Talanta 08/2015; 141. DOI:10.1016/j.talanta.2015.03.056
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    ABSTRACT: This work aimed at the development of a methodology implemented in an automatic flow system for determination of the antioxidant capacity in food samples, based on the luminol oxidation by inline photogenerated radical species from cadmium telluride nanoparticles capped with l-glutathione. Radical species were generated inline by a high-power visible light obtained by Light Emitting Diodes (LEDs) assembled in a multipumping flow system (MPFS). The use of visible light instead of UV radiation allowed the development of a new methodology for antioxidant capacity determination, more environment friendly and to circumvent the risk for UV photo-induced degradation of sample antioxidant compounds. Additionally, the formation of superoxide radical species was theoretically predicted considering the variation of the redox potential with the size of CdTe QDs and the values of redox potential of the oxidizing and oxidable species present in the irradiated medium. The obtained results of trolox equivalent antioxidant capacity (TEAC) from the analysis of commercial beverages were compared with the results of ABTS and DPPH batch assays through Spearman's-Rho correlation coefficients and no correlation was found (for ABTS: ρ=0.2, p<0.6 and for DPPH: ρ=0.5, p<0.1) since the mechanism of action of the proposed methodology was based on the scavenging capacity of ROS species rather than the reduction of a colored oxidant. An analytical linear response range between 0.0001 and 0.005mmolL(-1) of trolox and a limit of detection of 0.00005mmolL(-1) was found. The QDs based MPFS methodology allowed a determination rate of about 79h(-1), a total waste generation of 20.5mLh(-1) and the consumption of 0.100mgh(-1) of QDs and 2.1mgh(-1) of luminol. Copyright © 2015 Elsevier B.V. All rights reserved.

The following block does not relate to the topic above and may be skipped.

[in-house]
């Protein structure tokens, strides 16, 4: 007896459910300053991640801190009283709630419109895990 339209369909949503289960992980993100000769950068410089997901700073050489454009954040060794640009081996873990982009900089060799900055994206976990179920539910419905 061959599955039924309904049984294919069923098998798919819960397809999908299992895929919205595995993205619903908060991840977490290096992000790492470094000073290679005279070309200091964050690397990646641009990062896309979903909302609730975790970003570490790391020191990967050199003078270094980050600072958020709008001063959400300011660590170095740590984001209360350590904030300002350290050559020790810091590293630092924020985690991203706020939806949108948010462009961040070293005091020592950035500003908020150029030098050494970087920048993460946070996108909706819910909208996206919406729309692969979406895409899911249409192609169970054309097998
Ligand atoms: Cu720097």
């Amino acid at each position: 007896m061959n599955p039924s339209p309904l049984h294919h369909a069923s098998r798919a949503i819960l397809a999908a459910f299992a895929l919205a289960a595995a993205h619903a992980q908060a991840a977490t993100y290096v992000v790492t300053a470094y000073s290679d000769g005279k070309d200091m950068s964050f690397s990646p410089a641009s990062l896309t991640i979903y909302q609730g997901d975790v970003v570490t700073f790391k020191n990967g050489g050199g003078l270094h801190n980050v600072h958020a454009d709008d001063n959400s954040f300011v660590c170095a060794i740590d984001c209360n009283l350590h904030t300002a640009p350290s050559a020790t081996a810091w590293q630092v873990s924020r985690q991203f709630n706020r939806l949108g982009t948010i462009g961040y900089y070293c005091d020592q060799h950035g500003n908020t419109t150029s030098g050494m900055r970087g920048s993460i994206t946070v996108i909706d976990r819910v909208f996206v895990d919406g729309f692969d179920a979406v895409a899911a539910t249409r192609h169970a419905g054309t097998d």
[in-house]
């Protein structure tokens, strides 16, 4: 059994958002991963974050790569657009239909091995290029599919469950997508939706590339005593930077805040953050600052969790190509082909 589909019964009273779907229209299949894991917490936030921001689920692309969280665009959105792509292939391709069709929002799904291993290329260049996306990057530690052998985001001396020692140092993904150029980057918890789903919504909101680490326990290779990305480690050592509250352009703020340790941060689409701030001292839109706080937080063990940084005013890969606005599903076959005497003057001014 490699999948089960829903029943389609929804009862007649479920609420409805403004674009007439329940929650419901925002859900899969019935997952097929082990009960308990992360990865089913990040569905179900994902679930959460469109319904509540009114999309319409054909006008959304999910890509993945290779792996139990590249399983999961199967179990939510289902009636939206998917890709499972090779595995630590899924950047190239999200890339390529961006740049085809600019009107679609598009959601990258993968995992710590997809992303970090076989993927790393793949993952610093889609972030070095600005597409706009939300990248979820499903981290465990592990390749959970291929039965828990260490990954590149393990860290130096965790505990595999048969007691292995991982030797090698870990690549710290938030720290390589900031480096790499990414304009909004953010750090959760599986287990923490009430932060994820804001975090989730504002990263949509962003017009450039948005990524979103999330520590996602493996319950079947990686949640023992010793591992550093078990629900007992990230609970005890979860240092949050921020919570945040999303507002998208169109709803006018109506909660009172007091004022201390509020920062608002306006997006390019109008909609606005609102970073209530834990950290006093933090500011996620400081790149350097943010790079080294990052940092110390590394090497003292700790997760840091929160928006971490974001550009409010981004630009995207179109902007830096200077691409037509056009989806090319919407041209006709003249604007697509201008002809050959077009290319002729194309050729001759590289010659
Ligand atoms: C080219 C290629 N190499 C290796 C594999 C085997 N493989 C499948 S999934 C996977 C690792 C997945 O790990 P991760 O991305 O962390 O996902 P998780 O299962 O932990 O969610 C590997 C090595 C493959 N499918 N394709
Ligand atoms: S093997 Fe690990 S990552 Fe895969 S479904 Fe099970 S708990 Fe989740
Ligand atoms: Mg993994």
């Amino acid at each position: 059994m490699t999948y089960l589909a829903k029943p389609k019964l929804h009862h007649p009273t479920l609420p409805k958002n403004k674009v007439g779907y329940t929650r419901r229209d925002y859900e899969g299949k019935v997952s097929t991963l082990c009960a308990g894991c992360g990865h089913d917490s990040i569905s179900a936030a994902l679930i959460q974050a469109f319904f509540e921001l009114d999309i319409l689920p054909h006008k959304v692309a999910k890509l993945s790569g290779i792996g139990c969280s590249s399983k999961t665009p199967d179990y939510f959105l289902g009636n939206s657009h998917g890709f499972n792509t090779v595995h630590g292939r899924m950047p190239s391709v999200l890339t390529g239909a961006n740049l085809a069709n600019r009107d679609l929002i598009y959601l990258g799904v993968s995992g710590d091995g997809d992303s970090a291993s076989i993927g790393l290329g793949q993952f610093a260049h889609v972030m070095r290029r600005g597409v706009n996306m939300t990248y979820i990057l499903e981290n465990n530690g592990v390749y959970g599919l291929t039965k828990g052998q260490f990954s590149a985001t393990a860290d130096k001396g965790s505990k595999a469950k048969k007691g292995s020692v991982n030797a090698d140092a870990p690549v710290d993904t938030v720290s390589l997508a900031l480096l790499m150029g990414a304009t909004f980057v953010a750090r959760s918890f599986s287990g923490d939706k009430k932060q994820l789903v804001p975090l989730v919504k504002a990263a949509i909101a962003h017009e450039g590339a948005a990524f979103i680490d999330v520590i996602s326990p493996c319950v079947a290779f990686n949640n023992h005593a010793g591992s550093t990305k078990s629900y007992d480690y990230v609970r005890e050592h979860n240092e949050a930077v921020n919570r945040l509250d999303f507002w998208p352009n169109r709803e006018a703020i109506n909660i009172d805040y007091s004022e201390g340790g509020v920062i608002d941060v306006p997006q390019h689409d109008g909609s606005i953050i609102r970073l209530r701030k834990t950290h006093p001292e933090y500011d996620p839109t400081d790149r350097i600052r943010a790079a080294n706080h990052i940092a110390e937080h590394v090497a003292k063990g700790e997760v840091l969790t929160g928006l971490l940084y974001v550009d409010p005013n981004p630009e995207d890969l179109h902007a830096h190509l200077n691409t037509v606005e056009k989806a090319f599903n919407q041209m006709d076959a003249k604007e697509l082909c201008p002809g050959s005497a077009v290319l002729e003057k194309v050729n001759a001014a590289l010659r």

Talanta 08/2015; 141. DOI:10.1016/j.talanta.2015.04.013
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    ABSTRACT: In this work, a simple and sensitive electrochemical strategy for arsenite detection based on the ability of arsenite bound to single-strand DNA (ssDNA) and the signal transduction of single wall carbon nanotubes (SWCNTs) is developed. To realize this purpose, the ssDNA/SWCNTs complexes were formed at first by making ssDNA wrapped around SWCNTs via π-stacking. In the presence of arsenite, the arsenite could strongly bind with the G/T bases of ssDNA and decrease the π-π interaction between ssDNA and SWCNTs, resulting in a certain amount of ssDNA dissociating from the complexes. The separated SWCNTs were selectively assembled on the self-assembled monolayer (SAM) modified Au electrode. Then the SWCNTs onto the SAM-modified Au electrode substantially restored heterogeneous electron transfer that was almost totally blocked by the SAM. The assembled SWCNTs could generate a considerably sensitive and specific tactic for signal transduction, which was related to the concentration of the arsenite. Through detecting the currents mediated by SWCNTs, a linear response to concentration of arsenite ranging from 0.5 to 10ppb and a detection limit of 0.5ppb was readily achieved with desirable specificity and sensitivity. Such a SWCNTs-based biosensor creates a simple, sensitive, nonradioactive route for detection of arsenite. In addition, this demonstration provides a new approach to fabrication of stable biosensors with favorable electrochemical properties believed to be appealing to electroanalytical applications. Copyright © 2015 Elsevier B.V. All rights reserved.
    Talanta 08/2015; 141. DOI:10.1016/j.talanta.2015.03.040